What is the problem when people try to describe what they do and they stumble over their words
and never consistently repeat the same message?
Have you ever gone to a networking event and the person next to you is trying to describe what they do and they keep miscuing the words? This happens so often at these events. The major problem, besides focus, is the fact that they have not practiced their spiel. Why is it that they do not practice? Quite often you feel self-conscious when trying to practice in front of a mirror and others are around to hear you try over and over again. The solution is to make sure you have a door closed where you cannot be disturbed. Or you may decide that taping yourself (audio only) or videotaping yourself to hear and see how you look while making the presentation. This is how the professionals do it. They practice and practice until their presentation is smooth. Did you know that Robin Williams takes at least 37 tries on any movie set before he feels that his performance is up to par? He is a seasoned pro, yet he still practices all the time. Could you also imagine Michael Jordan not practicing throwing balls into the hoop?
Even having reached the professional level, practice becomes even more imperative. Without practice, there is no moving forward; without it, you will be surprised that the words do not flow the way they should. You must become the expert if you are to work a room effectively. Do not think of this in terms of a smooth talking salesman (the connotation is often negative), but as the way you present yourself, with confidence and poise. People will more likely enjoy listening to you when your message is practiced.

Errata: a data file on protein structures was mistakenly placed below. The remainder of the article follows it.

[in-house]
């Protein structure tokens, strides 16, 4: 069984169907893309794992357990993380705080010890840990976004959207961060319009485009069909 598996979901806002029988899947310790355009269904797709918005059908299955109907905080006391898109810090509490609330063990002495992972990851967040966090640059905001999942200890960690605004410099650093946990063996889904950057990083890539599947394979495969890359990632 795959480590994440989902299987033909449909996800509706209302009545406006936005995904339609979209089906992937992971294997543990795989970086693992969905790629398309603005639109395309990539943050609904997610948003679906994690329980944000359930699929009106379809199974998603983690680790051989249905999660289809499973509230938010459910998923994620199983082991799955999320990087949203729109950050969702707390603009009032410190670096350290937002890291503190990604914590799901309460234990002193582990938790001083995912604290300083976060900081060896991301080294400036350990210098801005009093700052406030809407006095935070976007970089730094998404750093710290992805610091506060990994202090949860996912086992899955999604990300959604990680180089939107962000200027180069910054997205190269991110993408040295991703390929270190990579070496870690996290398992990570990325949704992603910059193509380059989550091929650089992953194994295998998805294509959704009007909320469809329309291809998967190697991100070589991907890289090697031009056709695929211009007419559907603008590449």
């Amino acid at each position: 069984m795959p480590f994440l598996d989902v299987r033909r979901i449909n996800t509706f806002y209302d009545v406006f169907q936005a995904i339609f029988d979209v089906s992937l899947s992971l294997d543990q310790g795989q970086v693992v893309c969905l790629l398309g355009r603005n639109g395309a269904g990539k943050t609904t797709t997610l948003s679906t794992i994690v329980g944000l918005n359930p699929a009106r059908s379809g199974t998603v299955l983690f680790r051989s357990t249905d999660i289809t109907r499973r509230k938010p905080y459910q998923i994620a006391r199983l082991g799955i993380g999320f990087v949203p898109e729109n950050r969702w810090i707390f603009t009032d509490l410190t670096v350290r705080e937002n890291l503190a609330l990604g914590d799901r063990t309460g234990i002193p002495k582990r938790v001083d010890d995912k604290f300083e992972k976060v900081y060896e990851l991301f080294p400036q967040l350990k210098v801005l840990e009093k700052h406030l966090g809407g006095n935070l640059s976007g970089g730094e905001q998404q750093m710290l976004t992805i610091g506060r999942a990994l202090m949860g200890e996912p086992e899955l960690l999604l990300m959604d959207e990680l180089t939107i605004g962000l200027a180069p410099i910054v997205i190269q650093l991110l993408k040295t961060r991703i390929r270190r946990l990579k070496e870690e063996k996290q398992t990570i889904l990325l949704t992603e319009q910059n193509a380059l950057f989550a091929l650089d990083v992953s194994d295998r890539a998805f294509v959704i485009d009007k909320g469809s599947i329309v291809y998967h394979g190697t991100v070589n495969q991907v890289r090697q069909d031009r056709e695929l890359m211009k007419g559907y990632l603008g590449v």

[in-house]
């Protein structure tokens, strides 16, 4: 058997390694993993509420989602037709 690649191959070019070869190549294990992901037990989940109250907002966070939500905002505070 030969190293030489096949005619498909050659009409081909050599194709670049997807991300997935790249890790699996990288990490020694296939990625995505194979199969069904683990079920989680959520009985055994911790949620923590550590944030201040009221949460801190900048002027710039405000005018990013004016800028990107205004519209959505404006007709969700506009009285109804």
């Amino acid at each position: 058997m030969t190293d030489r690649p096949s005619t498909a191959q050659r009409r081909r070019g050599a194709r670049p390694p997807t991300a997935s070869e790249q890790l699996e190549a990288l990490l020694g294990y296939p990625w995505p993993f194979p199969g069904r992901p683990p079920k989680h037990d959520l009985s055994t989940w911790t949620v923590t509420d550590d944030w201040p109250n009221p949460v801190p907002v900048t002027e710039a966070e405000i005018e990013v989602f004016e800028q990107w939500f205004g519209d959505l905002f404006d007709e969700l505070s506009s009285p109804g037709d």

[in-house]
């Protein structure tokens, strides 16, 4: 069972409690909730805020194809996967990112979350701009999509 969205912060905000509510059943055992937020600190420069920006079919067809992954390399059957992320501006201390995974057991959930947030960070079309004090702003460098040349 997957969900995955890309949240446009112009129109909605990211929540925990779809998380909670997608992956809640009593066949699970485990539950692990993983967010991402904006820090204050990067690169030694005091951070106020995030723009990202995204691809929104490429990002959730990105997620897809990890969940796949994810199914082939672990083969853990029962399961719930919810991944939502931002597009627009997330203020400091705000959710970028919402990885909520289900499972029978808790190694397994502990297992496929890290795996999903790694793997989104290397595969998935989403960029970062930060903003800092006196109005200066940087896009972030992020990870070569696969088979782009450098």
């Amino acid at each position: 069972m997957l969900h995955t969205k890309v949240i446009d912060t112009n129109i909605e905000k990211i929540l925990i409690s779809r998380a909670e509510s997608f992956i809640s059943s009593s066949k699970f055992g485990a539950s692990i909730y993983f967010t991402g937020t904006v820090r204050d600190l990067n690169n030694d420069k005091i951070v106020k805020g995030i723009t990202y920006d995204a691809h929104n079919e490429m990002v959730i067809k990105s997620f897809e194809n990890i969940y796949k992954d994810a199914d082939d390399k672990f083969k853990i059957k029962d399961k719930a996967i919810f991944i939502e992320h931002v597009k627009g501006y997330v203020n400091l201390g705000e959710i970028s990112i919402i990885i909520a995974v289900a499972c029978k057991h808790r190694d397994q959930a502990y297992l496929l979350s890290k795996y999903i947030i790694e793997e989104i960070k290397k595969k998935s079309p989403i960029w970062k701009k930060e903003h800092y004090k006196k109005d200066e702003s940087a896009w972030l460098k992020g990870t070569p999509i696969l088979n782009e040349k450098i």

Practice is like acting, you need to keep working on it until you think the pitch is perfect. Practicing the words is not the only thing you need to work on. How you move your body, your eye contact, hand gestures, arm positions, how you stand, and how your face looks, all play a part in your practice sessions. You need to treat your practice session like you are playing a part in a movie. Soft skills such as body language and intonation all contribute to the pitch.
Bette Daoust, Ph.D. has been networking with others since leaving high school years ago. Realizing that no one really cared about what she did in life unless she had someone to tell and excite. She decided to find the best ways to get people's attention, be creative in how she presented herself and products, getting people to know who she was, and being visible all the time. Her friends and colleagues have often dubbed her the "Networking Queen". Blueprint for Networking Success: 150 ways to promote yourself is the first in this series. Blueprint for Branding Yourself: Another 150 ways to promote yourself is planned for release in 2005. For more information visit http://BlueprintBooks.com